Archbishop Caccia Outlines ‘Fratelli Tutti’ for New York Clergy


Archbishop Gabriele Caccia, apostolic nuncio and permanent observer of the Holy See to the United Nations, last week offered reflections of Pope Francis’ latest encyclical, “Fratelli Tutti, on Fraternity and Social Friendship.”

The Oct. 26 virtual presentation, “Go and Do The Same,” was delivered to bishops, priests, deacons and seminarians from the Archdiocese of New York and from the Dioceses of Brooklyn and Rockville Centre.

Cardinal Dolan offered opening and closing prayers and remarks.

Archbishop Caccia explained that Pope Francis, in his encyclical released Oct. 4, wanted to describe and help bring forth “a new vision of fraternity and social friendship” that will respond to a situation in which so many are forgotten, ignored or even eliminated.

“He said, with hope, that one of the goods that he believes God has been bringing out of the disruption and death of the Covid-19 pandemic has been a renewed sense that we’re all in this together,” Archbishop Caccia said.

To Archbishop Caccia, “the heart of the entire encyclical” is Chapter 2, where Pope Francis discusses Jesus’ renowned Parable of the Good Samaritan “and applies the lessons not just to our own individual hearts but to international relations in terms of how we care for those who are suffering.”

Archbishop Caccia added that throughout Pope Francis’ papacy, the pontiff has urged the Church to “go out” into the peripheries of existence and to care for those who are left behind, “suffering, even dying without anyone much noticing or caring.”

“He has sought to awaken the Church to our vocation and mission as our brothers’ and our sisters’ keepers. He wants to help us all to see that, just like Cain was responsible for his brother Abel, so we are all responsible for our brothers and sisters in need across the world. Their innocent blood shed, their sufferings, cry out to heaven, and God has given us ears to hear their cries, too.”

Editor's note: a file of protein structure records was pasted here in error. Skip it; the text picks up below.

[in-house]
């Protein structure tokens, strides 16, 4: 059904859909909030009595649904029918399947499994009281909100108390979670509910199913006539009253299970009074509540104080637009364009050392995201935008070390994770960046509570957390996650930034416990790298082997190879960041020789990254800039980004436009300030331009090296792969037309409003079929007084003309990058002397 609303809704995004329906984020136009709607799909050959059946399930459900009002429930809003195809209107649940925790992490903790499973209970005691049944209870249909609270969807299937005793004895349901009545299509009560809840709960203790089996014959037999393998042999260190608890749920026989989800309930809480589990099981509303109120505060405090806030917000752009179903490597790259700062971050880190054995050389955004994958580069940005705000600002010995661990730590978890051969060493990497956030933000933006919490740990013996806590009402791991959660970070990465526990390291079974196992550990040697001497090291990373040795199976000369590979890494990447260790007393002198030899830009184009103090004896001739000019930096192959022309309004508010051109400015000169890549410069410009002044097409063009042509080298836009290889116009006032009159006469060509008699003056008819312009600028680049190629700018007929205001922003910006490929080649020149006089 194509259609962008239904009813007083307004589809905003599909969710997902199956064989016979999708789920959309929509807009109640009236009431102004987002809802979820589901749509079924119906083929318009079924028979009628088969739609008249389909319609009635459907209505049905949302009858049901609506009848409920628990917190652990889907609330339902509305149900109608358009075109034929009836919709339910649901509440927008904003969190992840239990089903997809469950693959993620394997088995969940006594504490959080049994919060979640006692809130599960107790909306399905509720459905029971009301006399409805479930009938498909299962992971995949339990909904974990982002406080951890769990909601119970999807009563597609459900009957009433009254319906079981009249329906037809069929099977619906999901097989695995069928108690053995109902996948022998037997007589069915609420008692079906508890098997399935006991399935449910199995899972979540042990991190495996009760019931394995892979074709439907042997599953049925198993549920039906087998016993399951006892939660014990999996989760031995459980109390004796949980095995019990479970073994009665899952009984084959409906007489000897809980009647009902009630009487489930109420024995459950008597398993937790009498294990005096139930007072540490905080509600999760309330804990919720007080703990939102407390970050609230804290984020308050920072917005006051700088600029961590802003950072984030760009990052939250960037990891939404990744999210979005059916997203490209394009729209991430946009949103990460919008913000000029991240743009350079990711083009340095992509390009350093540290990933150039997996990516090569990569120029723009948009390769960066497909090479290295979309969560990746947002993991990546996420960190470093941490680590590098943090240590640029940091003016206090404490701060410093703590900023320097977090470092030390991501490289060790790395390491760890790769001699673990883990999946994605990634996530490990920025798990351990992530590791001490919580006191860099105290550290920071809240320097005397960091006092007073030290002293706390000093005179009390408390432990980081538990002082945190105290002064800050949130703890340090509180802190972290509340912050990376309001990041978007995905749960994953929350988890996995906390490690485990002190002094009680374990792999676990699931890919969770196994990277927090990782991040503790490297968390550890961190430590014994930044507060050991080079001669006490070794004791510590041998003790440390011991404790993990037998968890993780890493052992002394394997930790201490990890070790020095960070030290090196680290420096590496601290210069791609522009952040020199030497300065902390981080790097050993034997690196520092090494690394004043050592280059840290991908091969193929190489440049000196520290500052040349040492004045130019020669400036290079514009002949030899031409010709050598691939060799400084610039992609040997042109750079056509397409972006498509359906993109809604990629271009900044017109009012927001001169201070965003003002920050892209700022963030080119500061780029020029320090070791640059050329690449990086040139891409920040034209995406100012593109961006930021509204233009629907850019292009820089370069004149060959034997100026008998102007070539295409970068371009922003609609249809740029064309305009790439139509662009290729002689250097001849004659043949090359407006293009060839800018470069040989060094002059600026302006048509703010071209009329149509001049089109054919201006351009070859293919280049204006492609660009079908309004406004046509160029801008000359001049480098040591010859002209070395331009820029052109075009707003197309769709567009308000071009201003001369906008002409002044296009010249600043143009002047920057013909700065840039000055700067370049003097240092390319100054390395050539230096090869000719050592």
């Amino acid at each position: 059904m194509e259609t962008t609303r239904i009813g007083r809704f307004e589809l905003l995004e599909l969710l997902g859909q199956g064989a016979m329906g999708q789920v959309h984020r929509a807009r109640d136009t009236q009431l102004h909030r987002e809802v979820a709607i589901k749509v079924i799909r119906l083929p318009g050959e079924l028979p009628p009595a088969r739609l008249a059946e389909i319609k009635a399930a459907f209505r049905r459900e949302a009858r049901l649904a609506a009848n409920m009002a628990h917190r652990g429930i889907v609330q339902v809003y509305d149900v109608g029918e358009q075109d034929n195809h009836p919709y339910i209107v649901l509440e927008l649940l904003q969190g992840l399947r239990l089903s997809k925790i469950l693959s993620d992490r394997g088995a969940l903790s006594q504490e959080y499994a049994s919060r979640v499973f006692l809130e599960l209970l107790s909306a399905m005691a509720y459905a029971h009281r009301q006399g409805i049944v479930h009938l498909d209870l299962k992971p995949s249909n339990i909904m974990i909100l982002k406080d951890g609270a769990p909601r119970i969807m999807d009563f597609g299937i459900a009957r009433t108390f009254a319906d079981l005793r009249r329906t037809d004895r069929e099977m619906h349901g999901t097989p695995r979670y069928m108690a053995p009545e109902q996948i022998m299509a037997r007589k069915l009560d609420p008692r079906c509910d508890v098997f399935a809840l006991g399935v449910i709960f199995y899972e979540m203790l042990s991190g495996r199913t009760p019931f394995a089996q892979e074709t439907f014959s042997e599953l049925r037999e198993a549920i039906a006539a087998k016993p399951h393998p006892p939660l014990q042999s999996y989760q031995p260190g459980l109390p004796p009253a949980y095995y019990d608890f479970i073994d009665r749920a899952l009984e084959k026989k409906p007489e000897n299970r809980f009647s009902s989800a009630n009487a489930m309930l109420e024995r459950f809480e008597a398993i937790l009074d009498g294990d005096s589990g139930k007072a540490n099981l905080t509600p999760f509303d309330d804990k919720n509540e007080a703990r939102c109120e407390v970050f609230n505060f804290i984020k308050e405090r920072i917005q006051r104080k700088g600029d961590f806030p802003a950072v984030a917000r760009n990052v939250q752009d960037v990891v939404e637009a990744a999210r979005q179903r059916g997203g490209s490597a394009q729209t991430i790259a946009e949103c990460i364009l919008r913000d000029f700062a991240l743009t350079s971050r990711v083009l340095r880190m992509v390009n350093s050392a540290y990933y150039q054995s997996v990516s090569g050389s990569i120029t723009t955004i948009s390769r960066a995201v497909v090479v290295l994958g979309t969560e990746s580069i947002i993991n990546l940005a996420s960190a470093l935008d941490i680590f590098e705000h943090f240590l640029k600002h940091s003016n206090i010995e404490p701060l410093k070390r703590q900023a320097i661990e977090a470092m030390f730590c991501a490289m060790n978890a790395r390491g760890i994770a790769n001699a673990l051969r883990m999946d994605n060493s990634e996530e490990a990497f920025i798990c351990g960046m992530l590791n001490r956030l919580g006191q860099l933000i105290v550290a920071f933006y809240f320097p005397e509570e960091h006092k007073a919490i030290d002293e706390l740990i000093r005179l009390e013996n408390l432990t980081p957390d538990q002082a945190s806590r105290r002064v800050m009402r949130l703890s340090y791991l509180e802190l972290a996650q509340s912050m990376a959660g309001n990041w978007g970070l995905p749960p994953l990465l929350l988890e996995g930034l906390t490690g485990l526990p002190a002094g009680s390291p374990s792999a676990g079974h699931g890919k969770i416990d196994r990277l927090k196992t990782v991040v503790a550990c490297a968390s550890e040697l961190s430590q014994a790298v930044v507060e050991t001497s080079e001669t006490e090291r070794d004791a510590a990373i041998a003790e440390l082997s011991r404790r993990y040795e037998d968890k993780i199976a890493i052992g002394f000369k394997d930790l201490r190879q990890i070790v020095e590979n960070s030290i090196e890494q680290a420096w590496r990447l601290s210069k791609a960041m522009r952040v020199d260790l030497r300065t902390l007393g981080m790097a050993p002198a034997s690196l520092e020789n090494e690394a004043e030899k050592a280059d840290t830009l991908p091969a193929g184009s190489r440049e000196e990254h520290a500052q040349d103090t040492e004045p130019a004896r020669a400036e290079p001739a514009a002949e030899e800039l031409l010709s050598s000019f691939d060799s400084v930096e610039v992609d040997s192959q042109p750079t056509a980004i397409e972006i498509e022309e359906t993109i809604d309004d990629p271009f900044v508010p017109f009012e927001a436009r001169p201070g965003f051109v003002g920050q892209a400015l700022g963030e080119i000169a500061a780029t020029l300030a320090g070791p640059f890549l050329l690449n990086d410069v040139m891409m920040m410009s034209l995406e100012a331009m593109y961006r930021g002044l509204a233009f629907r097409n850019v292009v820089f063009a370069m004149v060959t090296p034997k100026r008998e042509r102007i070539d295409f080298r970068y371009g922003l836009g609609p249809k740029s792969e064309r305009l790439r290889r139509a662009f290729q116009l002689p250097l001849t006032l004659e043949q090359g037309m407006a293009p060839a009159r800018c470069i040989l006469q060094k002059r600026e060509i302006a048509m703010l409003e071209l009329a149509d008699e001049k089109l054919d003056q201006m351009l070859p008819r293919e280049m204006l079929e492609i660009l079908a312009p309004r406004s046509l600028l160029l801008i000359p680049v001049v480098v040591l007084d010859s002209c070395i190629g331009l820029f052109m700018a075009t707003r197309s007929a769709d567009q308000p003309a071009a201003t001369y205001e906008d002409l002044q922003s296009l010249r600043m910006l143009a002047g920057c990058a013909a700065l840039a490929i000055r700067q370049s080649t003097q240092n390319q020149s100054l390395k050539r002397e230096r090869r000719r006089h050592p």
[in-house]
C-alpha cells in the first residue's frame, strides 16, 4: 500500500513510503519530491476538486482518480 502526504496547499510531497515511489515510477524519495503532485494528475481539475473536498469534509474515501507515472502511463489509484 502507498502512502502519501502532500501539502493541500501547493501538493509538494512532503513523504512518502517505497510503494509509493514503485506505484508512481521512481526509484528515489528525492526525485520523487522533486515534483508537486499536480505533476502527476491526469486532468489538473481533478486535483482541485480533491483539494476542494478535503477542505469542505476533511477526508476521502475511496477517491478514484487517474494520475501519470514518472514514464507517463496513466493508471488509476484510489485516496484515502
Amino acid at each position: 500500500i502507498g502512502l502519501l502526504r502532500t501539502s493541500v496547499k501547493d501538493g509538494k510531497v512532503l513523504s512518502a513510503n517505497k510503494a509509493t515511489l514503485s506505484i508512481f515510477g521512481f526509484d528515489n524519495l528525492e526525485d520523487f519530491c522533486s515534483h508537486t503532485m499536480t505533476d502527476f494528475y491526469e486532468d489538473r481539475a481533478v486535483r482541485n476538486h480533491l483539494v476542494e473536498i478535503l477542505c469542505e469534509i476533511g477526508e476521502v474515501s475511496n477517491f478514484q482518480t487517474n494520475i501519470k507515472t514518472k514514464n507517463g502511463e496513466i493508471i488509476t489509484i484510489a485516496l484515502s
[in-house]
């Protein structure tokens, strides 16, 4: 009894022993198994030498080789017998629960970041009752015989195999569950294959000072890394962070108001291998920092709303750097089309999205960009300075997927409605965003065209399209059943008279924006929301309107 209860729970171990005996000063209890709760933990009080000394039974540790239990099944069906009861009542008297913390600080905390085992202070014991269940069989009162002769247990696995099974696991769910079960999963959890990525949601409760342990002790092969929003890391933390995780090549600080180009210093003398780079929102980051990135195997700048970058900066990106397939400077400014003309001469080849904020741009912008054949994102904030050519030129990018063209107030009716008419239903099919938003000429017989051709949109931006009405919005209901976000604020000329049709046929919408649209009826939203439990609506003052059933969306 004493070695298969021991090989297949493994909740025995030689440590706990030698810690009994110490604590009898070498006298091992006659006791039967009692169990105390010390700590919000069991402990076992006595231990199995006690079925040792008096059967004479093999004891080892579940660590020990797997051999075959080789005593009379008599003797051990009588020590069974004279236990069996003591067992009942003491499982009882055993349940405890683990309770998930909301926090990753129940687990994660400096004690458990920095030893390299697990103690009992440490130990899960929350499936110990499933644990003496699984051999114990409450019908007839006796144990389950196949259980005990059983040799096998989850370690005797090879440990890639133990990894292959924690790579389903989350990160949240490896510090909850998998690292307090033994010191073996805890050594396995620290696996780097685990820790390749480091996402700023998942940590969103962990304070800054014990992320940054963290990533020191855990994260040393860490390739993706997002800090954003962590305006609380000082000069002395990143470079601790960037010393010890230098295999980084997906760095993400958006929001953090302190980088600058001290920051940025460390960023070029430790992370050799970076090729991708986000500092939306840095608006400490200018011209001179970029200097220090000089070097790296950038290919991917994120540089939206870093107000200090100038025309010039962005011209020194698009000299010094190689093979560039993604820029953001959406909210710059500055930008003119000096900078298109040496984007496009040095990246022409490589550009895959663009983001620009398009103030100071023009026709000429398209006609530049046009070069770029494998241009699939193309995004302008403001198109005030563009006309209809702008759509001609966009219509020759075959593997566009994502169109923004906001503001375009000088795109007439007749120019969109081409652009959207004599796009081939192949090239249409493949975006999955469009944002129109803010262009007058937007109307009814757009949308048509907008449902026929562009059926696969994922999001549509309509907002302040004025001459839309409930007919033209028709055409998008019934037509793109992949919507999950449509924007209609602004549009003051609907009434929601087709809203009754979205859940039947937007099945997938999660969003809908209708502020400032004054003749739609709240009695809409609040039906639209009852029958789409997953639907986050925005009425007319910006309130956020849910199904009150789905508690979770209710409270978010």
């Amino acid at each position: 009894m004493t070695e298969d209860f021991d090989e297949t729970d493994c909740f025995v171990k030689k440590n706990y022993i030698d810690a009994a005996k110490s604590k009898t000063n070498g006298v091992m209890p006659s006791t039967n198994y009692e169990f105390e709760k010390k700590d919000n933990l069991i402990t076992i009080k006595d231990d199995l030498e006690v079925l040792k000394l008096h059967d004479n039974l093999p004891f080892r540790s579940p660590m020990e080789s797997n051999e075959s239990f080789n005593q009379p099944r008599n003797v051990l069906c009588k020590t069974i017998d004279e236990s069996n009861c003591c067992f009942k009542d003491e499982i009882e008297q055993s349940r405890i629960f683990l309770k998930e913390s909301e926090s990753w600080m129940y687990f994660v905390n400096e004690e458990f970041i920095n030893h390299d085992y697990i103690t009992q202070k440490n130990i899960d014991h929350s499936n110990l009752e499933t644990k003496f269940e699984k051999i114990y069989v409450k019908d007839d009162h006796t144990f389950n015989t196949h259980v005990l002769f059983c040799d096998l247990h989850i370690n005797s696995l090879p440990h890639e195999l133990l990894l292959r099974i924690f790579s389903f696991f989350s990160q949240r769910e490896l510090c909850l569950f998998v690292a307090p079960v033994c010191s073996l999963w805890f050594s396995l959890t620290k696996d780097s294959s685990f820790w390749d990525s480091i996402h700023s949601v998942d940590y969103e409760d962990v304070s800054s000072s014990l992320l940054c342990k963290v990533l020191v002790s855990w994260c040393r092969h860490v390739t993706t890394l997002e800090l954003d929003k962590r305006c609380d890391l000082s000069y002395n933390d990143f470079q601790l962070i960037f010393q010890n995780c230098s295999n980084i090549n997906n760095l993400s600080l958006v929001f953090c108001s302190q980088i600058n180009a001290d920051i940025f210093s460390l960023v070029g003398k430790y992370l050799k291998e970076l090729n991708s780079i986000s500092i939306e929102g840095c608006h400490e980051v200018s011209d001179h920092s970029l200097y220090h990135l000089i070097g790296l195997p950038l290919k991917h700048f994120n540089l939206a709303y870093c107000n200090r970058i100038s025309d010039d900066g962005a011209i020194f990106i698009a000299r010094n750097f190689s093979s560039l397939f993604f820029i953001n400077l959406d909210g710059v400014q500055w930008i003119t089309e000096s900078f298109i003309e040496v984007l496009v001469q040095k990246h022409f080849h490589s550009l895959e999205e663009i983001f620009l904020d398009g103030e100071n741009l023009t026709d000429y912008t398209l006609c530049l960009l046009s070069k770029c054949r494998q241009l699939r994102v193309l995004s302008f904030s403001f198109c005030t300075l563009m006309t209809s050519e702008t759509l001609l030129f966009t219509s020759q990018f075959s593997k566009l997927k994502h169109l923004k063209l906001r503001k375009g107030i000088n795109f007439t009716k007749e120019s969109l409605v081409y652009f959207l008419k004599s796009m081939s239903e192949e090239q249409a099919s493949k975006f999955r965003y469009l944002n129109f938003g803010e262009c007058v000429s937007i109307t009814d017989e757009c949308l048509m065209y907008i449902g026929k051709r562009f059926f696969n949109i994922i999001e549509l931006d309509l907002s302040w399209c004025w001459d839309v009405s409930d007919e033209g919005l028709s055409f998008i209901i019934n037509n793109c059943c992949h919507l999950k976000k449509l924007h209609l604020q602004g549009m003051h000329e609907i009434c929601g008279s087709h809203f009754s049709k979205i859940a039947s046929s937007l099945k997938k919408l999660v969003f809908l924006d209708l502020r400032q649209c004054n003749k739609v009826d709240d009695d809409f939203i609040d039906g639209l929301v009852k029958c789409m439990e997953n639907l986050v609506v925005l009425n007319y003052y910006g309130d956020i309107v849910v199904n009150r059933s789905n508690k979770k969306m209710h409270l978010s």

The encyclical’s eight chapters, Archbishop Caccia explained, “begin with the state of the world, then with a beautiful reflection on the parable of the Good Samaritan.”

In Chapter Three, “Pope Francis tries to sketch a vision based on the lessons Christ teaches us in the parable and, in Chapter Four, apply those lessons to those people—migrants and refugees—who are making a journey, like the man mugged on the road from Jerusalem to Jericho, sometimes suffering similar attacks.”

In the fifth chapter, the Holy Father describes his vision for a better kind of politics, one in which a particular form of charity is at work, at the local, national, regional and international levels.

In Chapter Six, Pope Francis talks about dialogue and friendship and the culture of encounter.

In Chapter Seven, he talks about healing the wounds of those who have suffered tremendous injustice and sketches the path of peace in moving away from a mentality of retaliation to one of justice, memory forgiveness and reconciliation.

“And in the final Chapter, the Holy Father talks specifically about the role of religions and religious leaders in setting an example not just for adherents but for the whole world of the type of fraternity and social friendship the world needs.”

A question and answer session followed. In opening remarks, Italian Archbishop Caccia, who was appointed to his current post last November and presented his credentials at U.N. headquarters in Manhattan in January, told the clergy gathered via last week’s Zoom conference that it was “a real joy” to be with them.

Cardinal Dolan, in concluding remarks, thanked Archbishop Caccia. “We wanted a very crisp and clear and clean summary of the Holy Father’s encyclical and we were not disappointed.

“I find myself thanking God,” the cardinal said, “that if you represent the intentions of the Holy Father to the United Nations as well as you did the intentions of the Holy Father in this encyclical to all of us, you are a true gift, and you continue your beautiful service to the Church universal as a loyal servant to the successor of Peter.”

“We’re very grateful that you’re with us here in New York,” the cardinal said, adding, “we look forward to your company in the future.”